Attorney General William P. Barr personally ordered law enforcement officials to clear the streets around Lafayette Square just before President Trump spoke Monday, a Justice Department official said, a directive that prompted a show of aggression against a crowd of largely peaceful protesters, drawing widespread condemnation.
The forceful effort to squelch the demonstration came as Trump has sought to flex the federal government’s muscles in response to a wave of unrest across the country, filling the streets in the District with federal law enforcement officers from multiple agencies.
On Tuesday, city officials said the White House had pushed to take control of the D.C. police force to quell protests, an effort that Mayor Muriel E. Bowser (D) said she rejected. Still, by Tuesday evening, National Guard Humvees were streaming through downtown as officers from the Drug Enforcement Administration, the Department of Homeland Security and the U.S. Park Police were positioned throughout the capital.
Bowser said that she had not requested any help from outside the city and that she has sought to fend off Trump’s attempts to deploy active-duty military forces throughout Washington.
The president — furious about criticism that he has not done enough to stop the protests and violence that followed the death of George Floyd in Minneapolis — told senior advisers Monday that they had to show they could control the streets of Washington and the area around the White House, according to two people familiar with his comments who, like others, spoke on the condition of anonymity to describe private conversations.
If they did not, it would send a bad signal to the rest of the country and they would look weak, he said. “You can’t have a burning church in front of the White House was the president’s message,” one person said.
Trump cheered on the dramatic show of force, tweeting Tuesday: “D.C. had no problems last night. Many arrests. Great job done by all. Overwhelming force. Domination.”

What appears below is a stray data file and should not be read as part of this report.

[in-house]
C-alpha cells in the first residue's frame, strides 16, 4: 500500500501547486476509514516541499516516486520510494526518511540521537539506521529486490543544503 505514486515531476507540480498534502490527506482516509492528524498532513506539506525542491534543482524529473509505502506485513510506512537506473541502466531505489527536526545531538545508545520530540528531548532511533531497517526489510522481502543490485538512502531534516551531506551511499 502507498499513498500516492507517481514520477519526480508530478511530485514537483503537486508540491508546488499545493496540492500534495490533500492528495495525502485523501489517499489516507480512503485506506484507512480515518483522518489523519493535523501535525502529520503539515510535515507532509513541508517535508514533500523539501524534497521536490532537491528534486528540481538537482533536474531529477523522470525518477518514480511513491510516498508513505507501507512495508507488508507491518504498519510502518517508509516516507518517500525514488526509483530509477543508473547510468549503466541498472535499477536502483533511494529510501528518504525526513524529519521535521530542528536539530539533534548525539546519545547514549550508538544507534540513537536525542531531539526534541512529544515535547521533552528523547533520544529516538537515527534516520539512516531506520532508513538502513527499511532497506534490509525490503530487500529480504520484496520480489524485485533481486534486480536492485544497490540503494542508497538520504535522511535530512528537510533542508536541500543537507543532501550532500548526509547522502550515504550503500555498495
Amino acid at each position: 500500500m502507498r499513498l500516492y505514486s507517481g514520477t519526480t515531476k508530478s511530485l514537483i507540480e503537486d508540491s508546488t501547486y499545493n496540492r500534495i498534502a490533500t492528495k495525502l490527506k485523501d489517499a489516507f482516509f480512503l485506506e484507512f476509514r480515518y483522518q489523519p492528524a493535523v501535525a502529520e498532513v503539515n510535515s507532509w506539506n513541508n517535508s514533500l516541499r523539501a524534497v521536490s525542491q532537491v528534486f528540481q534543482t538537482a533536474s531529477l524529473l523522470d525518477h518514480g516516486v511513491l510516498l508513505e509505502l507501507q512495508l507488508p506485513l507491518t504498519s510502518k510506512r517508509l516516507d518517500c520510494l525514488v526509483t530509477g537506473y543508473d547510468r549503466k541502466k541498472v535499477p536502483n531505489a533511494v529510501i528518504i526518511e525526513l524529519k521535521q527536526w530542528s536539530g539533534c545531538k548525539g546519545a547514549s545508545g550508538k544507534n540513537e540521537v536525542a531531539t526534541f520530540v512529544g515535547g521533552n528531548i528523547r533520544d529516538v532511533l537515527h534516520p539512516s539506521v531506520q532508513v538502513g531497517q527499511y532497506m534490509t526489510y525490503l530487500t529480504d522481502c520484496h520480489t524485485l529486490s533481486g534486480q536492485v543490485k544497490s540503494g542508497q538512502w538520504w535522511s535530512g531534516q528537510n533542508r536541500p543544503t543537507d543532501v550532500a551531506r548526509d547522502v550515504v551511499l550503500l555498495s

His willingness to press the outer limits of presidential powers was sharply denounced by local leaders and congressional Democrats such as Senate Minority Leader Charles E. Schumer (D-N.Y.), who compared Trump’s actions to that of a dictator. Several Democratic House chairmen pressed the administration for testimony and documents about the decision to disperse protesters outside the White House with force.
And it did not dissuade protesters. By Tuesday evening, as the curfew arrived, several thousand people amassed at the edge of a fenced-off Lafayette Square, facing a line of law enforcement officials. “Hands up! Don’t shoot!” hundreds chanted.
On Monday evening, officers from the Park Police and other agencies used smoke canisters, pepper balls, riot shields, batons and officers on horseback to shove and chase people gathered to protest the death of Floyd. At one point, a line of police rushed a group of protesters standing on H Street NW, many of whom were standing still with their hands up, forcing them to race away, coughing from smoke. Some were struck by rubber bullets.
Secret Service officers then surrounded the area and created a protective zone for Trump, who moments later crossed the street and made an appearance outside St. John’s Church, joined by Barr and other administration officials.
On Tuesday, the administration offered conflicting explanations for the forcible removal of the protesters, seeking to separate the move from Trump’s visit to the church.
The White House asserted that the crowd was dispersed to help enforce the city’s 7 p.m. curfew, although District police had not requested such assistance. The Park Police said that its officers responded after protesters began throwing projectiles.
Other administration officials said the move to clear the crowd was part of a previously planned effort to extend the perimeter around Lafayette Square. Two federal law enforcement officials said that authorities decided either late Sunday or early Monday to broaden it by one block and that Barr participated in those discussions.
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